Kudos to these students
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- 2021 graduates Anna Barrett and Hannah Gish each won a Fulbright Award to be an English teaching assistant abroad. Barrett will teach in South Korea and Gish will teach in Spain. Alumni Anthony Danza and graduate Keizer Tumbagahan are alternates for the program.
- Junior Matthew Greyeyes, honors biomedical science major, received Honorable Mention in Native health from the Udall Undergraduate Scholarship for Native American Initiatives. The Udall Foundation was established in 1992 to honor Morris K. Udall’s impact on the nation’s environment, public lands and natural resources and for his support of the rights and self-governance of American Indians and Alaska Natives.
- Students Allison Harmon, Adriana Avery, Jennifer Sloan, Justyne Mason and George Testo will participate in the Helios Scholars at TGen program this summer. The program is an internship in biomedical research, and each student will work on a full-time project under the mentorship of a TGen scientist in areas such as diabetes, neurological disease or cancer.
- The NAU men’s cross country and track and field team ranked No. 17 this week on the Division I Men’s Outdoor Track & Field Rating Index. The team has five event squads ranked within the top 15 for their respective events: No. 1 for 5,000-meter, No. 4 for shot put, No. 6 for discus, No. 11 for 1,500-meter and No. 13 for hammer throw.
- Freshman distance runner Abdihamid Nur was named the Big Sky Men’s Athlete of the Week while junior distance runner Taryn O’Neill earned the title of Big Sky Women’s Athlete of the Week after their performances at the West Coast Relays. Nur finished No. 1 in the 10,000-meter run with a time of 27:47.27 and O’Neill finished No. 4 in the women’s 5,000-meter race with a time of 15:36.14.
- The NAU Society of Automotive Engineers (SAE) Mini-Baja team placed No. 5 overall, No. 4 in endurance, No. 2 in suspension and No. 28 in design presentation out of 128 universities in the Baja SAE competition. The team, made up of mechanical engineering students, were tasked with designing and building a single-seat all-terrain sporting vehicle that serves as a prototype for a reliable, maintainable, ergonomic and economic production vehicle for the recreational user market. The team was led by faculty adviser David Willy, senior lecturer of mechanical engineering.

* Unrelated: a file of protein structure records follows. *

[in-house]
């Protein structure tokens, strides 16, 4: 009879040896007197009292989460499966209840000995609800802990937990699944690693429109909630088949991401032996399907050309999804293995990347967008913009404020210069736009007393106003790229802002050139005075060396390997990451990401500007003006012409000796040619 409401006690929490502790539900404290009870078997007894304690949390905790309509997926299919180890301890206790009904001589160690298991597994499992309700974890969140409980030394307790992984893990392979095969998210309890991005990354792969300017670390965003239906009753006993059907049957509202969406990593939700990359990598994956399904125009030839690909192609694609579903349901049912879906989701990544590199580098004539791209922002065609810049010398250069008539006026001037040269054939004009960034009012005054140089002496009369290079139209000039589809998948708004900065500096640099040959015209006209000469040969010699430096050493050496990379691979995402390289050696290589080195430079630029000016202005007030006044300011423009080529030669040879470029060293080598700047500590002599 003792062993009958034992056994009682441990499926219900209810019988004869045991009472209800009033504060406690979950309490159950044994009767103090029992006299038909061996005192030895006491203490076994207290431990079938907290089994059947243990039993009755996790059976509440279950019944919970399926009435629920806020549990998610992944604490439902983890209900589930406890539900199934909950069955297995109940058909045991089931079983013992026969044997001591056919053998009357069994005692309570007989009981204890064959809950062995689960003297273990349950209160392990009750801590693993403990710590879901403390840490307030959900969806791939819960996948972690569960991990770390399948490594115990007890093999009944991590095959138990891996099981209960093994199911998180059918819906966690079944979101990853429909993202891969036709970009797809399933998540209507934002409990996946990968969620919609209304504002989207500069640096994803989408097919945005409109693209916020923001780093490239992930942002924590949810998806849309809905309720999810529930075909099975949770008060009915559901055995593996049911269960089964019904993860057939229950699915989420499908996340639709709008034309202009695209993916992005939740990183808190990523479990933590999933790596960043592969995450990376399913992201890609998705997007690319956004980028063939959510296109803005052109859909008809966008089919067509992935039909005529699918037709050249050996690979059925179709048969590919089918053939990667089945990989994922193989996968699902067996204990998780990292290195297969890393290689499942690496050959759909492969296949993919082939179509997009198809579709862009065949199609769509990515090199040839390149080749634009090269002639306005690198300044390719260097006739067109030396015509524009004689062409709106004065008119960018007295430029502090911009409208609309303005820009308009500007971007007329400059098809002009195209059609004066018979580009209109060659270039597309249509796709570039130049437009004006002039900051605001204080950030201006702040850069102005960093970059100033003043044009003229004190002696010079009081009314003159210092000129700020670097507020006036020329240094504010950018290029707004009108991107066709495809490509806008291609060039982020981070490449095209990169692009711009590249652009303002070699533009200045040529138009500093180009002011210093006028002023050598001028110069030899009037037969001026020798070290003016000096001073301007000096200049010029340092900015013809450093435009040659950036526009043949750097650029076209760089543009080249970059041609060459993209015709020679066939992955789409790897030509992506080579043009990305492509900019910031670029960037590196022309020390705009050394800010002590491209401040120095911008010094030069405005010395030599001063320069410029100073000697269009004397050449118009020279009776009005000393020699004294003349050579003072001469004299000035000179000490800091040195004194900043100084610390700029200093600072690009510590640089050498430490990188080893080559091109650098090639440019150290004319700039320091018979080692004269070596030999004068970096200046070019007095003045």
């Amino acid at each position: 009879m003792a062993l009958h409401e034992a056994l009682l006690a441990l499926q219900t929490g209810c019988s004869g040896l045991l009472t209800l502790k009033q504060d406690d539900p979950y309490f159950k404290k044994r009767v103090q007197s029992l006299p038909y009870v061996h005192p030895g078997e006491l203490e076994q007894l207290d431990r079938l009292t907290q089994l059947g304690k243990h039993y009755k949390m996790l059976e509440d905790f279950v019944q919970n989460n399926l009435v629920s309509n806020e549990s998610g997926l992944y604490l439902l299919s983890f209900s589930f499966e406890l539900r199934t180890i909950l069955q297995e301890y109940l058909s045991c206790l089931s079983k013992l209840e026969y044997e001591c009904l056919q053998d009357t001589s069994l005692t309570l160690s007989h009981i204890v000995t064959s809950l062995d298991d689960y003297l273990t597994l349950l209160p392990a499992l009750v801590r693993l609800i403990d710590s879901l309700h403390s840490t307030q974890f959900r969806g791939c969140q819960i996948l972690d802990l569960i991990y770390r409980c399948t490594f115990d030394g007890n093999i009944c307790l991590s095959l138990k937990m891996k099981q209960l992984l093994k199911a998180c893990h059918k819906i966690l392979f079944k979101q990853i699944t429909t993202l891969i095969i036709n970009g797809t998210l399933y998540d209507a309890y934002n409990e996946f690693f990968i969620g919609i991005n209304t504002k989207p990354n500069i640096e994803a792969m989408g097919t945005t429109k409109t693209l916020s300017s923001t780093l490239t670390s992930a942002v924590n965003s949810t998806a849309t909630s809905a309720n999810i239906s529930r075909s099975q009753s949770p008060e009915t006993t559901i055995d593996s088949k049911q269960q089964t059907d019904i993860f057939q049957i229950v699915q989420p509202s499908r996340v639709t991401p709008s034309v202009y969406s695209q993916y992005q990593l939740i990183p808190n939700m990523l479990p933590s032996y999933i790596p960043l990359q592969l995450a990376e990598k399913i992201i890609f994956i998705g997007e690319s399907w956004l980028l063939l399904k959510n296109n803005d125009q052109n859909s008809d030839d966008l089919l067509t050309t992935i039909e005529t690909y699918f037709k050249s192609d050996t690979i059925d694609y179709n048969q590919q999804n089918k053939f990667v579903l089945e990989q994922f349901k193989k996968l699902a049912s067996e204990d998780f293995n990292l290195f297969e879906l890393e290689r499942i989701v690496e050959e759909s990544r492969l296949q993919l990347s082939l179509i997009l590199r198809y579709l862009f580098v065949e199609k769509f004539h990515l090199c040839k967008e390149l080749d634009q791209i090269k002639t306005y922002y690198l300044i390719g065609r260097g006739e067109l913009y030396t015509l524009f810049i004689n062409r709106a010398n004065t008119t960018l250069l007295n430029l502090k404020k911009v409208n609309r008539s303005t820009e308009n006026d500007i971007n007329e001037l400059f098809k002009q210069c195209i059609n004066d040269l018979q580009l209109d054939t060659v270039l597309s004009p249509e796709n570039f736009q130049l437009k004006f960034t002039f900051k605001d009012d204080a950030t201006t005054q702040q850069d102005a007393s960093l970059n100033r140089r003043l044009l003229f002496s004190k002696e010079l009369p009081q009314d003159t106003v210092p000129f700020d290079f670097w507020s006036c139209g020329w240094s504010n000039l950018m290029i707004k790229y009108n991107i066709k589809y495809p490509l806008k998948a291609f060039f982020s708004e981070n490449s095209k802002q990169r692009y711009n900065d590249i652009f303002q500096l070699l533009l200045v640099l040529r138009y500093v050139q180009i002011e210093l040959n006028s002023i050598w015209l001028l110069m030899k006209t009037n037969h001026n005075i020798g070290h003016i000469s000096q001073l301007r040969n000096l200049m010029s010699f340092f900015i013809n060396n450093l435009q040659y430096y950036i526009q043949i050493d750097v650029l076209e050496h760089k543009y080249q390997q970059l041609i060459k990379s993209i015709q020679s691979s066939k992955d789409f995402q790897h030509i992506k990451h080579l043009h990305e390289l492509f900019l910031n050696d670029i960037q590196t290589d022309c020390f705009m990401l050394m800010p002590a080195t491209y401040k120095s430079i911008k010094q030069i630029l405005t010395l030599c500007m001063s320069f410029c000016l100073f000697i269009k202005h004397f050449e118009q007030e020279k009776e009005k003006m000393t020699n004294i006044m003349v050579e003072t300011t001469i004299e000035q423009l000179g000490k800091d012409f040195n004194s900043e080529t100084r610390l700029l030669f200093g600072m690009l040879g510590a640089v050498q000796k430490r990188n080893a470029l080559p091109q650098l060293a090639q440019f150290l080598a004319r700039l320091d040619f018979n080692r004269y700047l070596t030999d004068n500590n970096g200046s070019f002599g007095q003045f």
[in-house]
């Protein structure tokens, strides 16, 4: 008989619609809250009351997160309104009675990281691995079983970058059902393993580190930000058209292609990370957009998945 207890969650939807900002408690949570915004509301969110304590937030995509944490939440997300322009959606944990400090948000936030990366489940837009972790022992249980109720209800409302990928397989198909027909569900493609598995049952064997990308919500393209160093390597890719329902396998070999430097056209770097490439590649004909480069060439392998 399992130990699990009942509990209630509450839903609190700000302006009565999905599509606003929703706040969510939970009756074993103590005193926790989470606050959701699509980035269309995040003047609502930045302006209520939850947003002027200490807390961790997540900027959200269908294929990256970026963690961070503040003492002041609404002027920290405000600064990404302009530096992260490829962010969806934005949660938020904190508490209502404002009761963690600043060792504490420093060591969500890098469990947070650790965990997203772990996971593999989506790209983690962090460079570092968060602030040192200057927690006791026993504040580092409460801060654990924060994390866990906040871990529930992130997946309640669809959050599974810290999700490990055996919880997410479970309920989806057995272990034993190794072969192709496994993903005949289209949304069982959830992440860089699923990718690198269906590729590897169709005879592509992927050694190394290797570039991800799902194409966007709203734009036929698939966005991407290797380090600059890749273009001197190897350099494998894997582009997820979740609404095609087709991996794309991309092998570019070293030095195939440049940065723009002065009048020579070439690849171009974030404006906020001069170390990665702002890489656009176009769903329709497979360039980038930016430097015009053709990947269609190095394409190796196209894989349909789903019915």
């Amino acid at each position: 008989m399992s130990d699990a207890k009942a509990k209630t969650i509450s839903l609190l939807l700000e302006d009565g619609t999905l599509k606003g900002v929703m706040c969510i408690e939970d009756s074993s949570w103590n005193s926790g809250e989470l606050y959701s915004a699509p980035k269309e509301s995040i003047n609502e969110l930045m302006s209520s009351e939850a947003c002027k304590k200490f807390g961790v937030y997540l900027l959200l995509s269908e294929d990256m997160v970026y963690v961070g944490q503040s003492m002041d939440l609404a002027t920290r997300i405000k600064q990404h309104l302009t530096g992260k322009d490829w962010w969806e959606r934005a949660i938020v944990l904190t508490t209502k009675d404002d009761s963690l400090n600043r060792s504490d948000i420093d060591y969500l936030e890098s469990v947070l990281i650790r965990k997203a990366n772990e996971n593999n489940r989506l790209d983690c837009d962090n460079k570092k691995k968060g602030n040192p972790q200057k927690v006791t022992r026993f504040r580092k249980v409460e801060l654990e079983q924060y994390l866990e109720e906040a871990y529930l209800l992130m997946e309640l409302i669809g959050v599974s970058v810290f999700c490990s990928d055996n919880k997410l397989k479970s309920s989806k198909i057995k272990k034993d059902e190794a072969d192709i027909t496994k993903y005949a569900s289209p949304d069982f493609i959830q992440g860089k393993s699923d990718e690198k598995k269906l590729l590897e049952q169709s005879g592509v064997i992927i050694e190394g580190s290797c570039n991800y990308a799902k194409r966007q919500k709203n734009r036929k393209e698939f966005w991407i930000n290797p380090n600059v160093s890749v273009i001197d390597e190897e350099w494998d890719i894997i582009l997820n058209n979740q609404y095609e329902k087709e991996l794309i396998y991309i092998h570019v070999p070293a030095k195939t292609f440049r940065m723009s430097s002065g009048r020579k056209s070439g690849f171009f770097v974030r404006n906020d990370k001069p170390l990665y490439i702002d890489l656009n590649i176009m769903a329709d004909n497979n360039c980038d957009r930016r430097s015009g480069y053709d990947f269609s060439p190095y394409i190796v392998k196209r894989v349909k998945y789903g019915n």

- From the School of Informatics, Computing, and Cyber Systems (SICCS), doctoral student Alireza Shamsoshoara, associate professor Fatemeh Afghah, assistant professor Abolfazl Razi, doctoral student Liming Zheng and Regents’ professor of forestry Peter Fulé, co-authored the article, “Aerial imagery pile burn detection using deep learning: The FLAME dataset” published in Computer Networks. The study provides a fire image dataset to help with methods for fire detection and segmentation that will assist firefighters and researchers in developing fire management strategies.
- From the Department of Astronomy and Planetary Science (APS), doctoral students Annika Gustafsson and Colin Chandler, along with associate professor Chad Trujillo, co-authored the article, “(6478) Gault: Physical characterization of an active main-belt asteroid” published in Earth and Planetary Astrophysics. The study presented results of photometric and spectroscopic observations of Gault, an asteroid belonging to the Phocaea dynamical family and not previously known to be active.
- Christian Tai Udovicic, doctoral student of APS, was selected for the 2021 LPI Exploration Science Summer Internship. The program will focus on activities that support missions to the Moon using the Orion vehicle, the Deep Space Getaway, a crew lander and robotic assets on the lunar surface.
- Andy Lopez, doctoral student of APS, co-authored the article, “Dione’s Wispy Terrain: A Cryovolcanic Story?” published in The Planetary Science Journal. The study examined the water phase on the surface of one of Saturn’s icy satellites to see if it might harbor cryovolcanic activity induced by a subcrustal body of water.
- Undergraduate researcher Jordyn Upton received a runner-up prize at the regional American Association for Microbiology conference for the poster titled, “The Rabie-c’s: Testing the capabilities of a molecular assay for non-invasive rabies virus surveillance.” Assistant professor of SICCS Crystal Hepp and Faith Walker, assistant research professor of forestry, were advisers on the project.